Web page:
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Advertising Through Marching: Sheet Music at LPA


The Music Division has an amazing amount of sheet music, much of which is not listed in the online catalog. Over the years, some of this sheet music has been compiled into different collections. One of these collections called, P.I. Marches or Popular Instrumental Marches, contains marches that were arranged for the piano.

While compiling a database of these marches I came across several that were written as advertisements. These marches were published between 1897 and 1923. They represent a range of companies whose products were being advertised. These products ranged from common household goods such as Pride of the Kitchen Soap dedicated to the "Housekeepers of America," to the new wagons built by the Studebaker Vehicle Works of South Bend, Indiana.

The "Eureka March," published in 1923, as well as the "Pride of the Kitchen Soap March" were accompanied by a song chorus. Here the housekeeper's helper is the Eureka Vacuum cleaner. "My one love is Eureka, no other shares my happy heart... from you, my love, I ne'er will part."

In 1903, Uncle Sam Shoemakers of Springfield Massachusetts commissioned The "Uncle Sam Shoe March" to advertise their shoes for men. The sheet music not only contains the march, but also drawings of each of the shoes and their prices.

In 1897, the Rose Manufacturing Company of Philadelphia commissioned a march in honor of its Neverout Patent Insulated-Kerosene Safety Lamp. The "Neverout" was the “light of the epoch” for bicycles and carriages. In that same year The Columbus Bicycle Co. of Columbus Ohio commissioned Fred Neddermeyer to write The "Columbus Bicycle March and Two Step."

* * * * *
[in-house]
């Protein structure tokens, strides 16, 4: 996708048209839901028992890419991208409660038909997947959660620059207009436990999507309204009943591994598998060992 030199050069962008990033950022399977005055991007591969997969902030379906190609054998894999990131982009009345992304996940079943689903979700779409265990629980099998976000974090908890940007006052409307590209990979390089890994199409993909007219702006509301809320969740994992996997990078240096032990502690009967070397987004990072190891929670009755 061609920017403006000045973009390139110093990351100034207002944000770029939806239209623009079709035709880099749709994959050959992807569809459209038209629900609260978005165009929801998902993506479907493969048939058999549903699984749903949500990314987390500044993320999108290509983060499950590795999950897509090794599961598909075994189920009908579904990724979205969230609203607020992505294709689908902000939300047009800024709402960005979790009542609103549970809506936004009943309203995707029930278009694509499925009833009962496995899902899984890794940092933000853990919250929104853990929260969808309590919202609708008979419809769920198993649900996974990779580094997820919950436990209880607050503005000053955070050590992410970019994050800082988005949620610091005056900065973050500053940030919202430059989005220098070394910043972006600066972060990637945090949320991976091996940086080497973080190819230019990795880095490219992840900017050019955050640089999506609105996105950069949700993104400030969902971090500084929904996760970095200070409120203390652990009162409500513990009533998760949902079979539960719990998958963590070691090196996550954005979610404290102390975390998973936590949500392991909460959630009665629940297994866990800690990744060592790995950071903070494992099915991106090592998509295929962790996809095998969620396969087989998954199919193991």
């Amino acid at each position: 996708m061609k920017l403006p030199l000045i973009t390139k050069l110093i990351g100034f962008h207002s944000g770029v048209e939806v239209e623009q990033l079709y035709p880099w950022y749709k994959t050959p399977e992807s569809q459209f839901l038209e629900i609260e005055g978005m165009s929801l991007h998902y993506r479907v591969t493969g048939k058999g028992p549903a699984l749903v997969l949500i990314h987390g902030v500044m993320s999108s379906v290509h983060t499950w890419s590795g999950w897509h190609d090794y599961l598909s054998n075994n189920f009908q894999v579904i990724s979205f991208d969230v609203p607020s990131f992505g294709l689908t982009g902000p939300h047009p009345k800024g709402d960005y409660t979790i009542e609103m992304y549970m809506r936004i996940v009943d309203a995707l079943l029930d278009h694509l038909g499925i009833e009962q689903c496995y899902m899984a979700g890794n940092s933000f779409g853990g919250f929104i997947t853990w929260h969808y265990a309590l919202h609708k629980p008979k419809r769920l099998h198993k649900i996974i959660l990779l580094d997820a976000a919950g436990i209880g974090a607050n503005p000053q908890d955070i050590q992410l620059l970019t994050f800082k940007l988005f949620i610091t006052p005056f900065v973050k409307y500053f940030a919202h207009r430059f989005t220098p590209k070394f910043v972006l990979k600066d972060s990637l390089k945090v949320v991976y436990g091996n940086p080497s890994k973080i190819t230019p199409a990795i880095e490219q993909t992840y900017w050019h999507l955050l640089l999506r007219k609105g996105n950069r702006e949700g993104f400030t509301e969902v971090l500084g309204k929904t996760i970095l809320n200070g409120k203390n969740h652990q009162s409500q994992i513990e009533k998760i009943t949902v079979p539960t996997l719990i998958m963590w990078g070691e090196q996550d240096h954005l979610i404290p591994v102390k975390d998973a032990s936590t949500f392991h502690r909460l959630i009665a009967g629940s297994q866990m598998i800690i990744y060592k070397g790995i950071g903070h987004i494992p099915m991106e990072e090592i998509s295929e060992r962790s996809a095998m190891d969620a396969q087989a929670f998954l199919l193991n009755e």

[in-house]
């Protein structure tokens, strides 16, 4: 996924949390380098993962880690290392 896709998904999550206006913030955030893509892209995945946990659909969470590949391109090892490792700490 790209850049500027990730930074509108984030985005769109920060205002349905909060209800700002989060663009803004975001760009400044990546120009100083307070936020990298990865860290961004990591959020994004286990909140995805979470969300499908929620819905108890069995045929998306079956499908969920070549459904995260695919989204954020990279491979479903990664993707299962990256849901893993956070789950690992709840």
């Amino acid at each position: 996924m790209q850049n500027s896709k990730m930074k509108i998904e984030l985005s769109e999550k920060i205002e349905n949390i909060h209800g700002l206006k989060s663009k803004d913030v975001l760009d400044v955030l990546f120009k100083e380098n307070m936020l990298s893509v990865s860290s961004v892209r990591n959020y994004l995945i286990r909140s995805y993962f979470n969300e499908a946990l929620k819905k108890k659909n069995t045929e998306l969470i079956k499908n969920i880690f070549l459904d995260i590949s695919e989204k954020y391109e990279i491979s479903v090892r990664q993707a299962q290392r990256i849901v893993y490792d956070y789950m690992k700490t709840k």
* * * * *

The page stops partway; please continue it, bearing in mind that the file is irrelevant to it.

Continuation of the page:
Two years later, in 1899 the Studebaker Brothers Manufacturing Co. commissioned L. Marda to write the "Studebaker Grand March" to celebrate the success of the Studebaker Company and its Vehicle Works. Before the Studebaker Brothers began manufacturing their automobile they produced wagons for every type of task. They started in humble beginnings in Pennsylvania, as pictured on the front cover of the sheet music, and expanded to a 98 acre factory in South Bend Indiana.


In 1916, Victor Herbert, the famous composer of operettas such as Babes in Toyland and Naughty Marietta, wrote a march for and dedicated to the Associated Advertising Clubs of the World titled "The World's Progress." These advertising "Mad Men" of the early twentieth century commissioned a march to celebrate themselves!  

All of these marches as well as some 2,500 more can be viewed at the Music Research Division, on the 3rd floor of The New York Public Library for the Performing Arts.  To see the full inventory of the marches, search BiblioCommons under the title: Marches for piano or the call number P.I. (Marches). Here is a link to the catalog record.



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